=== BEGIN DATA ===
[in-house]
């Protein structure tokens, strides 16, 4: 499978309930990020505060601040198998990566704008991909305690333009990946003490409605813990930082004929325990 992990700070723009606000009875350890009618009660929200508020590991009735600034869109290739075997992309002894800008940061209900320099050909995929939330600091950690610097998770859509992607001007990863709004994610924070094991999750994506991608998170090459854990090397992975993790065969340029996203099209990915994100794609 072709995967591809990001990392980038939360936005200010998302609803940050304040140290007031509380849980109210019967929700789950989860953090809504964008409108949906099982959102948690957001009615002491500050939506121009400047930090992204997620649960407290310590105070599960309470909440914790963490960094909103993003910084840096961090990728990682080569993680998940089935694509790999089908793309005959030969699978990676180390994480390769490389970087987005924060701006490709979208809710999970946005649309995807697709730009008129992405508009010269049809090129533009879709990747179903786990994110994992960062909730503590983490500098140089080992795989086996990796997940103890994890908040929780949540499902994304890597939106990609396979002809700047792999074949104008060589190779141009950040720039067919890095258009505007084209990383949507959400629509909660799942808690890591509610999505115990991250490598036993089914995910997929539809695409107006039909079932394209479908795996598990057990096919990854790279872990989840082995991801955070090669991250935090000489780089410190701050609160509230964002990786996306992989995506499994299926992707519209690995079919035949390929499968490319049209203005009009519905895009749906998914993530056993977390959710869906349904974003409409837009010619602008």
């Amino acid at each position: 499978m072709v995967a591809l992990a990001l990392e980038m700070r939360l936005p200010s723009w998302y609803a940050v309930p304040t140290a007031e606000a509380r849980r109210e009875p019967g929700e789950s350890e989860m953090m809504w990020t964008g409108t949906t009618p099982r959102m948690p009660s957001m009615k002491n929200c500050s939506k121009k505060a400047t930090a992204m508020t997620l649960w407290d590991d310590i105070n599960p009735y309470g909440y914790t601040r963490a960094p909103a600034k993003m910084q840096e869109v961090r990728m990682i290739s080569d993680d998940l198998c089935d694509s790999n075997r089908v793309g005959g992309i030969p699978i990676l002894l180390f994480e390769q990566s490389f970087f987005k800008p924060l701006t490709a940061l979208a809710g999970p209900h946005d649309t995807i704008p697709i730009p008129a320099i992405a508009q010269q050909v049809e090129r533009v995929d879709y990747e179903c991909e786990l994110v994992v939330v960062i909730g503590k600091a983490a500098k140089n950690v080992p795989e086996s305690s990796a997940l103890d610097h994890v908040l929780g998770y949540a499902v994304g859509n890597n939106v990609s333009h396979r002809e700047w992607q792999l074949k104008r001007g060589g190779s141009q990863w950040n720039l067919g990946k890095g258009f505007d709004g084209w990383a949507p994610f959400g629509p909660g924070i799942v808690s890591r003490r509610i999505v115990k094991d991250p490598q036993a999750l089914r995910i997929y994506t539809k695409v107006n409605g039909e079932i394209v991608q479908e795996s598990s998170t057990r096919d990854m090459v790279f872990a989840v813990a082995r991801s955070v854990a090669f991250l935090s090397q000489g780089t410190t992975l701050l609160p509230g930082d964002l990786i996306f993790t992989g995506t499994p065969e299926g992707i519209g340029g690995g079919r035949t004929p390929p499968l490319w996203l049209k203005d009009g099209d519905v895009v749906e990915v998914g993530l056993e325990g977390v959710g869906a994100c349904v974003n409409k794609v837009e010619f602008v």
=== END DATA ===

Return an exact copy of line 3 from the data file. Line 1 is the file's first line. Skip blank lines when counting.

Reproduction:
């Amino acid at each position: 499978m072709v995967a591809l992990a990001l990392e980038m700070r939360l936005p200010s723009w998302y609803a940050v309930p304040t140290a007031e606000a509380r849980r109210e009875p019967g929700e789950s350890e989860m953090m809504w990020t964008g409108t949906t009618p099982r959102m948690p009660s957001m009615k002491n929200c500050s939506k121009k505060a400047t930090a992204m508020t997620l649960w407290d590991d310590i105070n599960p009735y309470g909440y914790t601040r963490a960094p909103a600034k993003m910084q840096e869109v961090r990728m990682i290739s080569d993680d998940l198998c089935d694509s790999n075997r089908v793309g005959g992309i030969p699978i990676l002894l180390f994480e390769q990566s490389f970087f987005k800008p924060l701006t490709a940061l979208a809710g999970p209900h946005d649309t995807i704008p697709i730009p008129a320099i992405a508009q010269q050909v049809e090129r533009v995929d879709y990747e179903c991909e786990l994110v994992v939330v960062i909730g503590k600091a983490a500098k140089n950690v080992p795989e086996s305690s990796a997940l103890d610097h994890v908040l929780g998770y949540a499902v994304g859509n890597n939106v990609s333009h396979r002809e700047w992607q792999l074949k104008r001007g060589g190779s141009q990863w950040n720039l067919g990946k890095g258009f505007d709004g084209w990383a949507p994610f959400g629509p909660g924070i799942v808690s890591r003490r509610i999505v115990k094991d991250p490598q036993a999750l089914r995910i997929y994506t539809k695409v107006n409605g039909e079932i394209v991608q479908e795996s598990s998170t057990r096919d990854m090459v790279f872990a989840v813990a082995r991801s955070v854990a090669f991250l935090s090397q000489g780089t410190t992975l701050l609160p509230g930082d964002l990786i996306f993790t992989g995506t499994p065969e299926g992707i519209g340029g690995g079919r035949t004929p390929p499968l490319w996203l049209k203005d009009g099209d519905v895009v749906e990915v998914g993530l056993e325990g977390v959710g869906a994100c349904v974003n409409k794609v837009e010619f602008v």